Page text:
How To Conquer the Box Jump

How To Conquer the Box Jump
[Meredith Sell]

What does it take to jump just two feet off the ground AND land on a box with your balance (and shins) intact?

The box jump is a plyometric exercise that, when done quickly, can get all cylinders firing and lead to serious strength and overall fitness gains.

But it can also be intimidating.

If you’ve never successfully done a box jump — whether because you were too afraid to try or you just couldn’t get your feet high enough off the ground — here are a few tips to take you higher than you’ve gone before.

One: Jump — with or without a rope.

Get used to having both feet leave the ground at the same time. Jump up, up, UP. Imagine Tigger on his tail and do likewise.




As you do this, pay attention to your feet. I prefer to jump in lightweight shoes like indoor soccer flats or Reeboks, as opposed to heavy duty running shoes. (I also find that it’s easier to stick a steady landing on a box with flat, lightweight shoes than it is with a brand new pair of Brooks.)

Two: Activate your hips with some high knees and deep squat holds.

It’s not good to go straight from sleeping on the couch to trying to jump the backyard fence. The same concept is true in the gym. Warm up. It makes a difference.

High knees: You can do these either in place or moving forward, but simply take an upright standing position and move into a quick jog bringing your knees as close to your chest as possible with every repetition.

Deep squat holds: With your feet shoulder-width apart, squat down as low as you can (you can turn your toes outward if necessary — but only slightly). Hold this position for 10-20 seconds. Stand. Repeat.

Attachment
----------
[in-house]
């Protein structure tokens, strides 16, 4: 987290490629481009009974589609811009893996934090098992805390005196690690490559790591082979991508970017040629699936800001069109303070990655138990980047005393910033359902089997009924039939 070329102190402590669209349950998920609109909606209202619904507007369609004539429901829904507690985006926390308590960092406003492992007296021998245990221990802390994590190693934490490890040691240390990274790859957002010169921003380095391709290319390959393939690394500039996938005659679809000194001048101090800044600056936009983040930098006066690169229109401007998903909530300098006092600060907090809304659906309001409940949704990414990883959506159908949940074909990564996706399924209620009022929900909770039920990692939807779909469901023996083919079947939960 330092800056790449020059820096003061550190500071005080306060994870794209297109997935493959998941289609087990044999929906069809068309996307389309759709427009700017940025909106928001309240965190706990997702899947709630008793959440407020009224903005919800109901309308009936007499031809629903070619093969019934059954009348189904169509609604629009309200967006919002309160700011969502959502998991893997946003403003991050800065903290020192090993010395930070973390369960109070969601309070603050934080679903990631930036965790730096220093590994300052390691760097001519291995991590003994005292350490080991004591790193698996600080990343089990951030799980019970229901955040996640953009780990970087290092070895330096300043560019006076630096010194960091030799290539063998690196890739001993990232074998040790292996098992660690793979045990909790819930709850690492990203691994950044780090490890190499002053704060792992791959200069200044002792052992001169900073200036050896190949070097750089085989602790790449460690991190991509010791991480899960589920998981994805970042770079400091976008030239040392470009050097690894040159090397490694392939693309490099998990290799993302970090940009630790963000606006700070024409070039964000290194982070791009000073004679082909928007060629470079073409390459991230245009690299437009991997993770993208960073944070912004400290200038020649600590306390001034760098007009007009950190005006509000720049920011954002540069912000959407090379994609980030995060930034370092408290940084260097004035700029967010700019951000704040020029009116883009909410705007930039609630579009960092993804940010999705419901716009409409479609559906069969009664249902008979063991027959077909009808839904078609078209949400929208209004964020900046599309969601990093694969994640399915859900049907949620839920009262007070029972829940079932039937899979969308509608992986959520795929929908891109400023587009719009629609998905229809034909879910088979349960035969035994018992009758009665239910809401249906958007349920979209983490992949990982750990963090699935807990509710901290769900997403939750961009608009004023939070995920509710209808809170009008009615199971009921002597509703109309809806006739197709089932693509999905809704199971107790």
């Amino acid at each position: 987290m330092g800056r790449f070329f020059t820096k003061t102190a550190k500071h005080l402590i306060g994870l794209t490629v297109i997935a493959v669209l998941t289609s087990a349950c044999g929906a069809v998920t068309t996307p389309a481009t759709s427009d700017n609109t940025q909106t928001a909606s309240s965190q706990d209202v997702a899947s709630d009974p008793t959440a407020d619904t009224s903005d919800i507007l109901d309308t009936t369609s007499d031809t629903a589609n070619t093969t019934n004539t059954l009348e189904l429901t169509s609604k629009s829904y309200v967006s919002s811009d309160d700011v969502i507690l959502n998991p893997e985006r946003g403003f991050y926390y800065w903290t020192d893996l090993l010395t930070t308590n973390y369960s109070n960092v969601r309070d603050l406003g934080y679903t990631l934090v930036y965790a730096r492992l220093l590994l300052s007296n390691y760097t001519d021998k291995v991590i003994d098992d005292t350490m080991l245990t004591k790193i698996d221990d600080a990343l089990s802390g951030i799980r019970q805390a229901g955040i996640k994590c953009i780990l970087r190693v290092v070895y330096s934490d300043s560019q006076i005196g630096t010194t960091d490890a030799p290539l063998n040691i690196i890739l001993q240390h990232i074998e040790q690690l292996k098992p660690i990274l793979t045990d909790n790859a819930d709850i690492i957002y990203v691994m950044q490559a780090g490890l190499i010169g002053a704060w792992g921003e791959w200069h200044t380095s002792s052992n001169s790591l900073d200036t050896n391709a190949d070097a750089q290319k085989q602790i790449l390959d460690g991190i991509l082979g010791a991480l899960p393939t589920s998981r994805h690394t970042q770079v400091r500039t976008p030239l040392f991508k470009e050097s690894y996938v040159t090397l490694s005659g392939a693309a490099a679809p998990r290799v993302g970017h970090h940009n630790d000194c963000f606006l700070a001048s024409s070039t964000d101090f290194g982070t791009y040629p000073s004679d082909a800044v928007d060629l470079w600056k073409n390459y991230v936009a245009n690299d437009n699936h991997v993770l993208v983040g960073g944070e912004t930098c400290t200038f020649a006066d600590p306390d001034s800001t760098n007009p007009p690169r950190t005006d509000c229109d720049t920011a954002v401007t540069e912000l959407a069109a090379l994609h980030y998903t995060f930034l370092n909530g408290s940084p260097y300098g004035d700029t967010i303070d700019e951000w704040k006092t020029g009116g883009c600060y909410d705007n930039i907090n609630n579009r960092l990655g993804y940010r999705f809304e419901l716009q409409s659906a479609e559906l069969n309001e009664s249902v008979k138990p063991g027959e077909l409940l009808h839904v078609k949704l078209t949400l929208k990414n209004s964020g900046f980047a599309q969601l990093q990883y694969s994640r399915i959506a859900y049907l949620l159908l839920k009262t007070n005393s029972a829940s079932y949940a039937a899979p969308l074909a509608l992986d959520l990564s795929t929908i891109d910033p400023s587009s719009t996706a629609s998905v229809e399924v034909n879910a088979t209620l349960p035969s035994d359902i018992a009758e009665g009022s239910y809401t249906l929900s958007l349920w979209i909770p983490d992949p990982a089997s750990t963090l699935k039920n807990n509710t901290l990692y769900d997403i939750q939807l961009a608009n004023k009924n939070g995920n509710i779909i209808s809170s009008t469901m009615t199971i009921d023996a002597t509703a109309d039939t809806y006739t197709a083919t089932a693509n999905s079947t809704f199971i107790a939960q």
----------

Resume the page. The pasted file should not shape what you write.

Three: Skip. And skip tall.

Rather than just barely leaving the ground as you might when skipping down the street to the park as a child, push off with as much force as possible and bring your front knee high up to your chest. (Your knees should be able to reach higher than previously with the high knees.)

Four: Tuck jumps.

You don’t need much floor space for this, but if you’re tall, make sure there’s plenty of space between you and the ceiling.

With your feet hip-width apart, dip slightly with your arms behind you and then drive yourself up and bring your knees to your torso. Your arms should whip forward on your way up.

This may take a few repetitions to get your knees up quickly enough to beat gravity but keep at it. If you can do a decent tuck jump, you are plenty ready for a box jump.

Five: Conquer that box jump.

Wear long socks over your shins if you have to. Then, step up to the box. Dip, with your arms back and your weight in your heels. Drive yourself up, pull up your knees, and stick your landing on the box. Then, stand straight. Hop or step down and do it again.




If at this point the height of the box is still getting to you, try working up by jumping onto lower surfaces. Some gyms have shorter boxes. Others will let you use bumper plates. You can also jump onto curbs or steps — I did my first “box” jumps on the front steps of my parents’ house.

Practice, step (or jump) out of your comfort zone, and build up to that 20-inch box. You’ve got this.

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